December 22, 2009

“DEA and FBI agents received information about a week ago on Beltran Leyva’s whereabouts in the city of Puebla, southeast of Mexico City, and shared it with Mexican naval officials, according to a DEA official in Washington.

But Beltran Leyva and his bodyguards escaped a navy raid on the Puebla location, said the DEA official, who was not authorized to discuss the operation publicly.

Early the next morning, Mexican forces raided a Christmas party in the picturesque southern Mexico City suburb of Tepoztlan in search of cartel members. They arrested dozens of attendees and entertainers, including Latin Grammy-winning accordionist and singer Ramon Ayala.

 Chavez said residents in nearby Cuernavaca reported the presence of heavily armed men in their neighborhood. The DEA official said U.S. and Mexican agents received information that the Beltran Leyva group had fled to a Cuernavaca high-rise.”

Sold out by the Sinaloans, it seems. This is only going to get worse for a while.


December 19, 2009

It’s very strange that this is the first death of a drug lord that has ever been really widely publicized, in terms of the events surrounding his death, photos and videos of the scene, adding stories and color to the tale. Most of the time, these drug lords die as they lived, largely out of the public eye. Maybe it’s just that Beltran-Leyva was killed in his home rather than in the street, but there are certainly elements of pro-drug war PR going on that is doing well to show the success of Calderon’s government.

December 19, 2009


Battle in the Streets

December 19, 2009

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Mexican Navy Special Forces acting on a tip provided by US intelligence stormed the Altitude luxury apartments in Cuernavaca. They were fired on by Beltran’s bodyguards with assault rifles and grenades. The shootout lasted 4 hours. Beltran was gunned down trying to make a last-ditch escape after the rest of his men fell. Holding an AR-15, he opened the front door to his apartment and was cut down immediately.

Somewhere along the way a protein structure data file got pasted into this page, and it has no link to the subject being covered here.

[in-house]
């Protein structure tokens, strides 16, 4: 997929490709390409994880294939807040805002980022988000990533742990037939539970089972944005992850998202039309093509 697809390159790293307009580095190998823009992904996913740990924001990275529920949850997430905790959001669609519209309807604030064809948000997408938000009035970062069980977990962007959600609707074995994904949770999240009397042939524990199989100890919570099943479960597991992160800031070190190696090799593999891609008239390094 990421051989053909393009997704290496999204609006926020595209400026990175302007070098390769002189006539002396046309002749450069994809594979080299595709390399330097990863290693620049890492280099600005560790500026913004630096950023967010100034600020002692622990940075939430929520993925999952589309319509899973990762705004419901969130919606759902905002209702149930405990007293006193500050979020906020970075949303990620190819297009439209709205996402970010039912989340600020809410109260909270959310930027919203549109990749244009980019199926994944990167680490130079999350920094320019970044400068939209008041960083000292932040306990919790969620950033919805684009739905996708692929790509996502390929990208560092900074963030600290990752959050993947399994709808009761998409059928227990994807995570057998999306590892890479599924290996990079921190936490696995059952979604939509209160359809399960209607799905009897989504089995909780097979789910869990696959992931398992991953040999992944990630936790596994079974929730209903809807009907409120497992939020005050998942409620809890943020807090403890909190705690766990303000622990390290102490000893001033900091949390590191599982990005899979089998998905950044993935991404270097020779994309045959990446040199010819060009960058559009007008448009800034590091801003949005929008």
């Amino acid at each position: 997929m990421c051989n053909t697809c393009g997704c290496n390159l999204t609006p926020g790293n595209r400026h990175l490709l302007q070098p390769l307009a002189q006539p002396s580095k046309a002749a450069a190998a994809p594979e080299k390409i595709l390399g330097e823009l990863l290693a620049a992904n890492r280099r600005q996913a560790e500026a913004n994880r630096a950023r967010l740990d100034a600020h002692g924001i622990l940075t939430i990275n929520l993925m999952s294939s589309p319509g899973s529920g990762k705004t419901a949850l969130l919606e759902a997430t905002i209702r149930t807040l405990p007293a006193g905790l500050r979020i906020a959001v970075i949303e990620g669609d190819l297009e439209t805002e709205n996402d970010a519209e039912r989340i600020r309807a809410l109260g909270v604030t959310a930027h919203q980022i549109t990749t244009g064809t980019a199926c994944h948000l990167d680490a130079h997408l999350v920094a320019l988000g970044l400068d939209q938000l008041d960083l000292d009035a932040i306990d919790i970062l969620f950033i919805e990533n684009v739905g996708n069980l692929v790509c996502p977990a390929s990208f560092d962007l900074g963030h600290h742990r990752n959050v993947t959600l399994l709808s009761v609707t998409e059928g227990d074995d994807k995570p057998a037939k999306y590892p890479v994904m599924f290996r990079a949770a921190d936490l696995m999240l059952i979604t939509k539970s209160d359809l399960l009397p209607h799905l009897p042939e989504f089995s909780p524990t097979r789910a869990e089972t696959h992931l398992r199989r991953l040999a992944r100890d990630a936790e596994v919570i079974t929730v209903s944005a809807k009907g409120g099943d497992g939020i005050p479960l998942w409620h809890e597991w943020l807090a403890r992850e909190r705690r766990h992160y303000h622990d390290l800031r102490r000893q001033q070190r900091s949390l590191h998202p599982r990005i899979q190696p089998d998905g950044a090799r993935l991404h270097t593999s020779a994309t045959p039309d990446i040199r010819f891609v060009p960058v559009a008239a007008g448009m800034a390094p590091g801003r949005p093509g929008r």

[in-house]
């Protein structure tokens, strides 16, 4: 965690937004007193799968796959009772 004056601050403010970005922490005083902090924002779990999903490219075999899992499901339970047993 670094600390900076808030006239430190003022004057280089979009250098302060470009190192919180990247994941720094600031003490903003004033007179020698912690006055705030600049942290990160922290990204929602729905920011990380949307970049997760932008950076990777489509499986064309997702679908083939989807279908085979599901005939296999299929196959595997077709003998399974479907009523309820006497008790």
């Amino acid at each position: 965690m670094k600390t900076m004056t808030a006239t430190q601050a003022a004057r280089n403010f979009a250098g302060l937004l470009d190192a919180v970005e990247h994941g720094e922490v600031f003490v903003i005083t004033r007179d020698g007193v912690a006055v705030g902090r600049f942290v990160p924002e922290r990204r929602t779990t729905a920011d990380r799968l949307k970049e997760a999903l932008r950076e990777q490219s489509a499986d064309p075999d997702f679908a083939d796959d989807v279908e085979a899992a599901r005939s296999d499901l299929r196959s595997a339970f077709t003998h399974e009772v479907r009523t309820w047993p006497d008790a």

Story here. This is a huge deal. Arturo was the head of the Beltran-Leyva cartel, which operated in Morelos, Acapulco, Mazatlan and parts of Northwestern Sonora, among other locations. But it raises a lot of questions. There’s definitely going to be more violence now, but between who. The Beltran-Leyva brothers split from the Sinaloa cartel and partnered with the Zetas after they believed Chapo Guzman sold out second-in-command of the family unit Alfredo Beltran-Leyva in the spring of 2008. The group retaliated by murdering Guzman’s son Edgar in Culiacan soon after. Arturo’s death leaves the Sinaloans as the main group to benefit. They can now make a push to control almost the entire Pacific seaboard of Mexico.

This marks another turning point. Now every major cartel has felt serious blows in the government’s war. All of them besides the Sinaloans. Which doesn’t do much for the unspoken belief in Mexico that there are parts of the government who believe the only way to resolve this drug war between the cartels is for one of the cartels to win, and that the Sinaloa cartel knows this well. Some believe they have greased the right right palms and are being largely ignored by law enforcement, who are instead pursuing the smaller, weaker drug trafficking organizations. You won’t stop cocaine smuggling in Mexico, but if you can consolidate it, you can end the need for inter-cartel violence.

The Sinaloa cartel is indeed widely believed to have reported Alfredo Beltran-Leyva’s location to the authorities and gotten him arrested in 2008. It would not be surprising if the same happened here. It’s hard to believe Arturo would just be caught off guard like this without a serious breach of his formidable lines of security.

This is a very big deal.

December 15, 2009

Nightlife in Juarez continues.

December 15, 2009


December 15, 2009


Border Patrol agents seized 1,869 pounds of marijuana and a 2005 Chevrolet pickup truck near Why, Arizona. An agent observed the vehicle driving through the desert without headlights and agents responded to the area. A search revealed the abandoned vehicle with the marijuana inside.

Border Patrol agents seized 1,151 pounds of marijuana and a 2002 Ford truck near Cockelbur, Arizona. Agents observed a truck being driven through the desert without headlights, and shortly thereafter, discovered the abandoned vehicle containing 53 bundles of marijuana.

Border Patrol agents arrested two illegal aliens from Mexico near Pan Tak, Arizona. During processing, both subjects admitted to being Sureño 13 gang members. Records checks revealed both had extensive criminal histories and had been previously removed from the United States.

Border Patrol agents seized 1,280 pounds of abandoned marijuana near Nogales, Arizona. The subjects carrying the bundles absconded and abandoned the marijuana as agents and Customs and Border Protection air assets attempted apprehension.

All in a weekend’s work.